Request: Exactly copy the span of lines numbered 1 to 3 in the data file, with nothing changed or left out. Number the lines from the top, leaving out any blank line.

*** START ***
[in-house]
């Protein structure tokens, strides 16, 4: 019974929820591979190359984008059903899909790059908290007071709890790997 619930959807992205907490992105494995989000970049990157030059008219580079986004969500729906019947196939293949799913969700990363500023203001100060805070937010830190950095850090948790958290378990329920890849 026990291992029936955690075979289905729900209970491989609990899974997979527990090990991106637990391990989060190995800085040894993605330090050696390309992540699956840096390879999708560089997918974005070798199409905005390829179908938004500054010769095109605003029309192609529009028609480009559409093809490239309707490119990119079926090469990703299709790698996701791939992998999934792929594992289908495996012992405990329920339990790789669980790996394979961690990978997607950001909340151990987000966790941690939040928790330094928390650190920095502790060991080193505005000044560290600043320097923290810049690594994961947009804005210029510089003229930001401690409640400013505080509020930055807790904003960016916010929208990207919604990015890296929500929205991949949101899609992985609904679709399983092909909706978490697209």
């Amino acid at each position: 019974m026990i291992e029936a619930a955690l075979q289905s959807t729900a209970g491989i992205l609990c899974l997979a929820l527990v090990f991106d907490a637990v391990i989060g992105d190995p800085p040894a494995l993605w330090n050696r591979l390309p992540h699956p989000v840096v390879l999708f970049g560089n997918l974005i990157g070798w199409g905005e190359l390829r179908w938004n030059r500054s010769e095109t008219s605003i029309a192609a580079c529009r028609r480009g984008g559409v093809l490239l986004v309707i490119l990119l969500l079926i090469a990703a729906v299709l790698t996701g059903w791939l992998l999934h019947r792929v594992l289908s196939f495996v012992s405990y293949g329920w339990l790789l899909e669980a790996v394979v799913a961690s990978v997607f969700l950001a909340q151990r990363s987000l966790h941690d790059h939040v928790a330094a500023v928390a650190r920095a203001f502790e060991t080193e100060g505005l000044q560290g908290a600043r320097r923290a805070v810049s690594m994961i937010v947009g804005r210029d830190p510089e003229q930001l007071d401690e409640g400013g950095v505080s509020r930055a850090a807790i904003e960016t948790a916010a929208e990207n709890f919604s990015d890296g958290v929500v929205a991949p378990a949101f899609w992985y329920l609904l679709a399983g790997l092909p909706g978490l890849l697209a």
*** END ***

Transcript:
[in-house]
């Protein structure tokens, strides 16, 4: 019974929820591979190359984008059903899909790059908290007071709890790997 619930959807992205907490992105494995989000970049990157030059008219580079986004969500729906019947196939293949799913969700990363500023203001100060805070937010830190950095850090948790958290378990329920890849 026990291992029936955690075979289905729900209970491989609990899974997979527990090990991106637990391990989060190995800085040894993605330090050696390309992540699956840096390879999708560089997918974005070798199409905005390829179908938004500054010769095109605003029309192609529009028609480009559409093809490239309707490119990119079926090469990703299709790698996701791939992998999934792929594992289908495996012992405990329920339990790789669980790996394979961690990978997607950001909340151990987000966790941690939040928790330094928390650190920095502790060991080193505005000044560290600043320097923290810049690594994961947009804005210029510089003229930001401690409640400013505080509020930055807790904003960016916010929208990207919604990015890296929500929205991949949101899609992985609904679709399983092909909706978490697209």
């Amino acid at each position: 019974m026990i291992e029936a619930a955690l075979q289905s959807t729900a209970g491989i992205l609990c899974l997979a929820l527990v090990f991106d907490a637990v391990i989060g992105d190995p800085p040894a494995l993605w330090n050696r591979l390309p992540h699956p989000v840096v390879l999708f970049g560089n997918l974005i990157g070798w199409g905005e190359l390829r179908w938004n030059r500054s010769e095109t008219s605003i029309a192609a580079c529009r028609r480009g984008g559409v093809l490239l986004v309707i490119l990119l969500l079926i090469a990703a729906v299709l790698t996701g059903w791939l992998l999934h019947r792929v594992l289908s196939f495996v012992s405990y293949g329920w339990l790789l899909e669980a790996v394979v799913a961690s990978v997607f969700l950001a909340q151990r990363s987000l966790h941690d790059h939040v928790a330094a500023v928390a650190r920095a203001f502790e060991t080193e100060g505005l000044q560290g908290a600043r320097r923290a805070v810049s690594m994961i937010v947009g804005r210029d830190p510089e003229q930001l007071d401690e409640g400013g950095v505080s509020r930055a850090a807790i904003e960016t948790a916010a929208e990207n709890f919604s990015d890296g958290v929500v929205a991949p378990a949101f899609w992985y329920l609904l679709a399983g790997l092909p909706g978490l890849l697209a």